Be on time.  Arrive on time or even earlier than your scheduled shift to unwind and mentally prepare for the day. Take this time to meet with your shift supervisor to ask questions and gain insight into the day’s plans.

Communicate. Communication is an essential part of success anywhere, but it is critical on the health care team. Your ability to listen attentively, ask questions, and follow directions will prevent a lot of potential problems.

Keep your cool. There will arise situations that will get the best of you. Whatever they are, remember the greater cause is to care for patients. Take deep breaths, walk away for a time out, or ask for help if you feel overwhelmed and don’t know what to do.

Exercise. Physical strength will alleviate many complications associated with long hours on your feet, bending, and lifting and moving patients. Certified nursing assistants and nurses are prone to job-related injuries, especially back-related incidents. Take time to exercise to build strength and condition and reduce your risk of injuries on the job.


CNA rotations are no walk in the park. Balancing studies with the demands of patient care can be daunting. Your first shift, if you are new to healthcare, may be more than you expected. Patient care is not as glamorous as it might appear in the movies. Time management is essential. From balancing your other commitments to arriving on time for your shift, you must manage your time wisely.

The shift work also requires some skill, and the establishment of the work/life balance takes time. Get your family members on board to share responsibilities where possible. This will ease some of the burdens and pave the way for success in the program.

Standing for long hours is a challenge for many. More than just standing, the clinicals and the actual job require constant movement and activities. Lifting and bending are some other physically challenging aspects of patient care. The mental challenges are also present. Striving to keep your cool, maintain a professional demeanor, and accept correction when reproved are all part and parcel of your role as a nurse aide.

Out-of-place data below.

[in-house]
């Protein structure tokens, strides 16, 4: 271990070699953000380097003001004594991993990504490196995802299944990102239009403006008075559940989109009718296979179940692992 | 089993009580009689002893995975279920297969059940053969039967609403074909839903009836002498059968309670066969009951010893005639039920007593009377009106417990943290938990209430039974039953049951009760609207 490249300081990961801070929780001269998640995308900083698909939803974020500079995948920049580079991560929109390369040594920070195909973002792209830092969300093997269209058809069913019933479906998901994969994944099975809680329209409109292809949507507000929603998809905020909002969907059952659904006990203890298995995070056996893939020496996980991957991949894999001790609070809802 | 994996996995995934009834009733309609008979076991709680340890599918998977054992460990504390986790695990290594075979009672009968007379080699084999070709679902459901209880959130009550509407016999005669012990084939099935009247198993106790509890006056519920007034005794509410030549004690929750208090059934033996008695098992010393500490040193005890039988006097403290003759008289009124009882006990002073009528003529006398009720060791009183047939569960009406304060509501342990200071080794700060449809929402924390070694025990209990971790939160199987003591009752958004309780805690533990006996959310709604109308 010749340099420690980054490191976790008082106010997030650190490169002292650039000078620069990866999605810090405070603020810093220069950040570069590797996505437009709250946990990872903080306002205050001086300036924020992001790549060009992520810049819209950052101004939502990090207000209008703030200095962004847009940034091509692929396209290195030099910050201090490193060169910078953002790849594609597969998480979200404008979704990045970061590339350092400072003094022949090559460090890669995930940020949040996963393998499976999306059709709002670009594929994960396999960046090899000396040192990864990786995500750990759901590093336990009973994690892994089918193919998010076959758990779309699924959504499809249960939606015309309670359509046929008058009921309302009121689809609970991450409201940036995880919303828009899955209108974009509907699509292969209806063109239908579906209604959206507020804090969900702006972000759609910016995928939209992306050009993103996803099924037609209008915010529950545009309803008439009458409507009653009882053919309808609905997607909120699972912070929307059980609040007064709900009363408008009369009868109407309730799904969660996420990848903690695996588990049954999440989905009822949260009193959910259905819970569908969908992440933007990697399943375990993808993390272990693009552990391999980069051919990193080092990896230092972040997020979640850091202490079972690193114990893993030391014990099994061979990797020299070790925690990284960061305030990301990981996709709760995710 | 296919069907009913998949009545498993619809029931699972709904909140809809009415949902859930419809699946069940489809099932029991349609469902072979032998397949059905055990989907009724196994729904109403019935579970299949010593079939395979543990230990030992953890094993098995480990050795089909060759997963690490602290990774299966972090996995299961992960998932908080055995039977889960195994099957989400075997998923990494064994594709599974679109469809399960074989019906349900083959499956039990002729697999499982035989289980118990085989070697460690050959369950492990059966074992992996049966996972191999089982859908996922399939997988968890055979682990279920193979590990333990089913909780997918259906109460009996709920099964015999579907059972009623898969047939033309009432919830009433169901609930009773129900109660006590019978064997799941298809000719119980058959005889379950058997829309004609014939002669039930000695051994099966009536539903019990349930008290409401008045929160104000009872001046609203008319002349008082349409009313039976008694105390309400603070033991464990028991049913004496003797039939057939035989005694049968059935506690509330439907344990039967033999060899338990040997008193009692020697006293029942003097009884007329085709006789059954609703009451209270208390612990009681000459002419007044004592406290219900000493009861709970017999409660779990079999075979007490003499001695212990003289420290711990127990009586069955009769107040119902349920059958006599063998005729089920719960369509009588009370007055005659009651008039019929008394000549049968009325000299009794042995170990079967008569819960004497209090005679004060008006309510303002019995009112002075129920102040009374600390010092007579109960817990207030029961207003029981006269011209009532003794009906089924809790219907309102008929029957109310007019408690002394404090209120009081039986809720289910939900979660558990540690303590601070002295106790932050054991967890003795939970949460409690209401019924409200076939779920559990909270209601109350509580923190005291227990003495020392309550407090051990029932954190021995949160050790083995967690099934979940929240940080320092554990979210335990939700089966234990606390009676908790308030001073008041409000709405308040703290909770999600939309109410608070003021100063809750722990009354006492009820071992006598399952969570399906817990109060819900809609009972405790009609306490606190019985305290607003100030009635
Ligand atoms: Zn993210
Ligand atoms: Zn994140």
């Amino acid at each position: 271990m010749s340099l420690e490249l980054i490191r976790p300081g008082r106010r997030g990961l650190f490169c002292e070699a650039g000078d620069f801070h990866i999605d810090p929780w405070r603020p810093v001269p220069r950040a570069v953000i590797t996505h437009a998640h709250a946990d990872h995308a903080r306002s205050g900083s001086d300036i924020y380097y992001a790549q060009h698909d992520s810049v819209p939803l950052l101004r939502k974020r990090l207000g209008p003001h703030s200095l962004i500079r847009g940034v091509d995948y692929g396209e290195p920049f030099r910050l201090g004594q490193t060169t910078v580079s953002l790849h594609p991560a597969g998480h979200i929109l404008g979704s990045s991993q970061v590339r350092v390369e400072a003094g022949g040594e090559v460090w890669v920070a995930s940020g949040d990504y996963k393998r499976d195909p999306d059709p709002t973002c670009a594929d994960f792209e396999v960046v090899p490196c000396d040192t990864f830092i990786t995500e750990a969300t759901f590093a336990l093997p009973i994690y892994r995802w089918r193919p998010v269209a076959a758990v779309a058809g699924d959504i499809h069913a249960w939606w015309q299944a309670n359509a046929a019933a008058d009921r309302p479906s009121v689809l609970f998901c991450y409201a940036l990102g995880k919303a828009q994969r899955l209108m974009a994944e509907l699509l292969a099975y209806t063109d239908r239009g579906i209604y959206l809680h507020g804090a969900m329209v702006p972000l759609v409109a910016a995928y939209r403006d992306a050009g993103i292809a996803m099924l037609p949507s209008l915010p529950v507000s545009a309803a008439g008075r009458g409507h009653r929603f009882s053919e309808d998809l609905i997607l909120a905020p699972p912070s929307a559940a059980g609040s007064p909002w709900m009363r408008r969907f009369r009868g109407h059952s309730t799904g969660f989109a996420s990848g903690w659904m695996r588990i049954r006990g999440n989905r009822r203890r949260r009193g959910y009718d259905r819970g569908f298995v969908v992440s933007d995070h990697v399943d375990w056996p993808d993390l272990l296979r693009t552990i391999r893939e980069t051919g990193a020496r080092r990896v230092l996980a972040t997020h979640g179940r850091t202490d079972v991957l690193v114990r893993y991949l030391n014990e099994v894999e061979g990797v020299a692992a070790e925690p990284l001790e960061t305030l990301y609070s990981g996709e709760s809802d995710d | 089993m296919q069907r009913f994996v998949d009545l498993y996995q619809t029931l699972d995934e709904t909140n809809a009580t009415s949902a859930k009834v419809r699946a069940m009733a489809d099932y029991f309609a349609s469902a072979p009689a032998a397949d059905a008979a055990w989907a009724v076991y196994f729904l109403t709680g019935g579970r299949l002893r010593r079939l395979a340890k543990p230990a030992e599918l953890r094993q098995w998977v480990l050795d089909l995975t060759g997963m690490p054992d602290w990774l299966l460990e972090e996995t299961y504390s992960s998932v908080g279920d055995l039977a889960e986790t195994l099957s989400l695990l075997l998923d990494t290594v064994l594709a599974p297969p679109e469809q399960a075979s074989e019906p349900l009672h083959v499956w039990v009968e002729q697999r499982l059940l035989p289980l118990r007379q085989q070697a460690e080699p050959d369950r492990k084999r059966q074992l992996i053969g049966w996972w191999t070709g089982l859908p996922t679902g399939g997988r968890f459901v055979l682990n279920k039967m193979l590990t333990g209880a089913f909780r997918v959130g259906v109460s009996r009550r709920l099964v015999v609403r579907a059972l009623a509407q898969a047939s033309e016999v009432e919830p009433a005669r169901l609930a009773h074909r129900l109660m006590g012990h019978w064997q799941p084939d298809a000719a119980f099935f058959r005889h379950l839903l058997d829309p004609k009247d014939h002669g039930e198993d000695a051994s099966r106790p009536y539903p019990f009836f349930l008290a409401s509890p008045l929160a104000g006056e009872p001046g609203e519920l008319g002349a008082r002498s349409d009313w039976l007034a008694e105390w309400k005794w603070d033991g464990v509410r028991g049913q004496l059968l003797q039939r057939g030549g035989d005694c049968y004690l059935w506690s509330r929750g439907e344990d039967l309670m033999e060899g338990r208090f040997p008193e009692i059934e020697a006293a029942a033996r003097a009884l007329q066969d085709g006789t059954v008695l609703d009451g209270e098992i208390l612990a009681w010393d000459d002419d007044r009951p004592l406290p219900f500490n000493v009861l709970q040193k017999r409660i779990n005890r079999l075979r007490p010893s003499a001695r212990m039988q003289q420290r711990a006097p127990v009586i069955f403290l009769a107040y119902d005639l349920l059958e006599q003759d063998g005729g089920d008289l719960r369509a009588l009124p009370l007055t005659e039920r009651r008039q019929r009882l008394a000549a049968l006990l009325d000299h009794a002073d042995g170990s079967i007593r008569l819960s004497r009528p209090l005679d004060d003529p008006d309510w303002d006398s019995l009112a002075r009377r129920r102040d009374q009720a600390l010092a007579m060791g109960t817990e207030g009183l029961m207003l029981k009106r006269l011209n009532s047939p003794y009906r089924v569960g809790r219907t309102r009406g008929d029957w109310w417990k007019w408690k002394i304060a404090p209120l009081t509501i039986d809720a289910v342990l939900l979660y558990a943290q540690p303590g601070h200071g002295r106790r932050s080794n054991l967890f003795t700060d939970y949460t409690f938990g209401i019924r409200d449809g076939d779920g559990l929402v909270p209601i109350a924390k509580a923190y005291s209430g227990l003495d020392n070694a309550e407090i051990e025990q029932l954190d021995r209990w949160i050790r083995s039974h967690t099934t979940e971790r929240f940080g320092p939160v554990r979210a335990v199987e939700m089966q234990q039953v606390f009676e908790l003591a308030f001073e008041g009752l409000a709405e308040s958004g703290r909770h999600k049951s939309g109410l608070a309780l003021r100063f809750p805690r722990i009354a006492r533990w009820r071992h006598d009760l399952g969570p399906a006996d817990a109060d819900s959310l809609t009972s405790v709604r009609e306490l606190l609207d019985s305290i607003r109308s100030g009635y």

Another challenge you might not expect is that of uncooperative patients. The training will cover some of the mechanisms for getting patients to corporate while respecting their rights to refuse treatment. Effective communication and a willingness to learn, following instructions, and collaborate with the team for the best interest of the patient will not remove all the challenges but will certainly make the tasks more satisfying.

Making the Grade

Your success and eventual completion of the nurse aide program is determined by the classroom, lab, and clinical components. This means that the nurse evaluator will assess and assign a grade for your participation during the clinical rotations. The method of assessment will vary slightly by programs, but will generally include the way you provided care, use of the clinical skills, extent of participation, and completion of assignments. Other things to look for are your communication methods, collaboration with the team, attendance and punctuality, dress, and preparedness.


Students are not paid for clinicals conducted as part of a nurse aide program. They are a necessary part of your skills training and education required for certification and employment, and you should view it as such. You are not to expect compensation in any way, even from patients and their families.

Potential for Future Employment

Your success on the clinical experience will determine your success as a nurse aide, since the skills and your overall attitude to working with a team will transition into the workplace when you obtain employment. Your performance and final score can translate to solid opportunity at the clinical partner. Many nurse aides are hired by the healthcare facility at which they completed the clinical externship when they demonstrate the skills and qualities that employers need.

Final Thoughts

Clinical practicum takes you into the actual health care setting where you’ll practice your skills with helpful guidance from your instructors. You’ll also have the chance to meet a network of health care professionals including Registered Nurses, Licensed Practical Nurses, and other Certified Nursing Assistants. While the training is not a social time, it will present opportunities to meet peers and learn more about nursing and your future goals. Use the time wisely to learn all you can, and remember, 100 percent attendance to clinical training is critical to your success.

Leave a Reply